Pressure gauges are essential devices that can help you measure the amount of pressure in any given environment. Depending on the intended pressure gauge application, many types of pressure gauges are designed to give the most accurate results. That means choosing your pressure gauges wisely to get the results you want. Pressure gauges can be mechanical or hydrostatic. In this article, we have listed the different types of pressure gauges and how they’re used to help you understand and choose your preferred type.
Types of pressure gauges
Here are the eight types of pressure gauges and how they work.
- Capsule Pressure gauges: Contains two thin concentric corrugated diaphragms sealed tightly together. When you apply pressure, the diaphragm expands and contracts. This creates rotary movements that can be seen on the gauge.
- Bourdon Tube pressure gauges: This pressure gauge uses a flexible tube to measure pressure up to 1000 bar and down to -1 bar of fluids, gas, or steam. They have an accuracy ranging between ± 0.1% and ± 2.5% in fulfilling scale deflection. They are made of stainless steel, brass, or nickel.
- Diaphragm pressure gauges: This gauge is elastic and gets displaced when pressure is applied. It works like the Bourdon pressure gauge, but it uses a diaphragm instead of a flexible tube. It can measure pressure from 40 bar to -1 bar in fluids, steam, or gas.
- Absolute Pressure gauges: They’re used to measure natural fluctuations of atmospheric pressure. Unlike other gauges, the absolute pressure gauge is not affected by changes in latitude, making it an ideal choice for HVAC systems, distillation processes, and aeronautics.
- Piezometer pressure gauges: They’re used to measure medium pressure in different fluids using a simple glass tube open on both ends. One end is open to the atmosphere, while the other is connected to a pipe where fluid pressure is measured.
- Manometer pressure gauges: They mainly measure fluid pressure by balancing a single column of fluid against another. They are the simplest types of gauges consisting of a transparent tube in the form of a “U” partly filled with manometric fluid.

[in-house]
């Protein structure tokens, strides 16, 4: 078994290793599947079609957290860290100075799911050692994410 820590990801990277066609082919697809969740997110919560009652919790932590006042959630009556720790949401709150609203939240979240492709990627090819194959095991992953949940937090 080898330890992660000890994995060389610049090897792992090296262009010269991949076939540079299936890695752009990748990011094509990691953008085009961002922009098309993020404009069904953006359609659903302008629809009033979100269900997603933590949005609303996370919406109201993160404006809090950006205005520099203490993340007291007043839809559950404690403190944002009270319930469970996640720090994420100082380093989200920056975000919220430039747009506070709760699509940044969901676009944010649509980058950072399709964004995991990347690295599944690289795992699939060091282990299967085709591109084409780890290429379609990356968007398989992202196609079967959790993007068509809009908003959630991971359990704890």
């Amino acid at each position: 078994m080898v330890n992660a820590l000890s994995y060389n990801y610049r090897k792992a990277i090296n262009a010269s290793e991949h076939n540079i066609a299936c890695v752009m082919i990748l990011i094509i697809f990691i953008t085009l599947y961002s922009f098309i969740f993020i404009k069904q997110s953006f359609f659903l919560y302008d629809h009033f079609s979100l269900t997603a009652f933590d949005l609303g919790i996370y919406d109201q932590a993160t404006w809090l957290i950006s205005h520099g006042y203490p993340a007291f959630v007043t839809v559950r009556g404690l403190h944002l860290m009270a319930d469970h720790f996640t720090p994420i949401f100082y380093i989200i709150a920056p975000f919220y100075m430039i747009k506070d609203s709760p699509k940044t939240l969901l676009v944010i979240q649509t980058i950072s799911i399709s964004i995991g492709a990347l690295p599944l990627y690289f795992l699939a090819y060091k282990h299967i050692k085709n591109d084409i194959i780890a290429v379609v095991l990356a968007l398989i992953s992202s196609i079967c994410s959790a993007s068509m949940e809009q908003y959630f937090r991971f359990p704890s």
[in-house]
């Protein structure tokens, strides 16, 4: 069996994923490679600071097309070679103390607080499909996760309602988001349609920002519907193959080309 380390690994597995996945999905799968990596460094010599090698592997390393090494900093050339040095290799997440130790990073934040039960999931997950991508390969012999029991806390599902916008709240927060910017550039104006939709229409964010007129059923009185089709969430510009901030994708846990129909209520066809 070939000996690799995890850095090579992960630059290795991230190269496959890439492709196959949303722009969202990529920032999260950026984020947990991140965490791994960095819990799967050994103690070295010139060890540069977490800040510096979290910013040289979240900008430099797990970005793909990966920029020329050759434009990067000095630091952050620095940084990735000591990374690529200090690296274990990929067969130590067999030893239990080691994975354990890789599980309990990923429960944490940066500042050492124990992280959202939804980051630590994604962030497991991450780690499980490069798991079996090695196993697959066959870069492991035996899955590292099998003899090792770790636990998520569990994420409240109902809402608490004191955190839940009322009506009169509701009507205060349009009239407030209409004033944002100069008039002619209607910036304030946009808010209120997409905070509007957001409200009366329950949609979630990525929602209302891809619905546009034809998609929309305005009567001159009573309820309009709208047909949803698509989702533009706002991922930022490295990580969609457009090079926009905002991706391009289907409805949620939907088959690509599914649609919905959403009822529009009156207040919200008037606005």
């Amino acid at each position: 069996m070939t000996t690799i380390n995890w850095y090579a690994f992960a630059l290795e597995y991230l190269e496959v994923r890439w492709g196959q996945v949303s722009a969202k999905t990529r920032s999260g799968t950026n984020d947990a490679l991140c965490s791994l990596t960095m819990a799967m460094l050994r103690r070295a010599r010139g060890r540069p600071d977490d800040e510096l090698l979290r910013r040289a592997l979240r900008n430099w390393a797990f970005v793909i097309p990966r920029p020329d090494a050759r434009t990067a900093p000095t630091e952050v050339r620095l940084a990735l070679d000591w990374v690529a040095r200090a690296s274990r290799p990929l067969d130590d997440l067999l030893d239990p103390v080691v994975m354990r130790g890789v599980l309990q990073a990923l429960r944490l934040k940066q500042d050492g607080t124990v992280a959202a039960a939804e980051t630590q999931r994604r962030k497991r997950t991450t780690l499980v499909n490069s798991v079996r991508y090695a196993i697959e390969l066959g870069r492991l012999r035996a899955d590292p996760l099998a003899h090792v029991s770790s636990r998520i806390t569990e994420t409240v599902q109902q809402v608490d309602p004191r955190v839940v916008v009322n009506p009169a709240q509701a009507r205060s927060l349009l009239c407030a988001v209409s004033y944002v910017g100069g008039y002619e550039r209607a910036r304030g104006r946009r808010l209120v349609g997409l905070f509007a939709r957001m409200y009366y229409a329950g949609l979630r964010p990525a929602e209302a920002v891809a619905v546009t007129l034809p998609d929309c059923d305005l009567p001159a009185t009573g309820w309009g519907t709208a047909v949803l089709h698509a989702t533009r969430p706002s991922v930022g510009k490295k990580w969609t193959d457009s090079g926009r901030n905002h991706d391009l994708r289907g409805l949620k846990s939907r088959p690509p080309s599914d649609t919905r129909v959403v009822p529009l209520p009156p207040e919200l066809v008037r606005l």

- Differential pressure gauges: They measure the pressure difference between two chambers connected by an element that moves according to the pressure changes. The element can move back and forth, which causes the pointer on the gauge to provide a digital display reading.
- Bellows pressure gauges: They’re made of thin-walled springy metal connecting tubes that form an accordion shape. As you apply pressure, it acts on the bellows on the free end, causing it to expand and move. Due to their sensitivity, they are mainly used for low-pressure applications.
Uses of pressure gauges
Here are the most common uses of pressure gauges.
When you need to measure pressure in liquid or gaseous form, you can use pressure gauges, provided they don’t obstruct its functioning. Examples of low-pressure applications include pneumatic systems, plant construction processes, and cleanrooms.
Commercial and industrial processes
Most general-purpose pressure gauges can measure pressure, particularly in refrigeration and Heating and Ventilation Air Conditioning (HVAC). Industrial pressure gauges can be more suitable for industrial processes that don’t block the pressure system and can be used in manufacturing industries in OEM applications, water treatment, hydraulic, and RO industries.
Sealing leak paths
Some gauges can work perfectly to seal potential leaking paths. These gauges can also be used in various industrial processes to meet product compatibility requirements, vibrations, viscous applications, corrosive chemicals, pharmaceutical and sanitary requirements.
Precise calibrations in laboratories
You can use laboratory pressure gauges to achieve precise calibration when testing and reviewing samples and specimens. Most of these gauges are designed to function in extreme environments and measure between varied applied pressure such as chemical and air handling applications.
Since 1958, Mid-West Instrument has been a leading global manufacturer of differential pressure gauges, transmitters, and switches. Our company is family owned and operated from our facility located in Sterling Heights, MI.
Our state of the art factory is equipped the latest CNC machine tool technology, test equipment, calibrations standards, and oxygen clean room. This allows us to maintain precise tolerances and product quality with the shortest lead times in the industry.
Contact our experienced professionals to learn which differential pressure instrument best fits your application.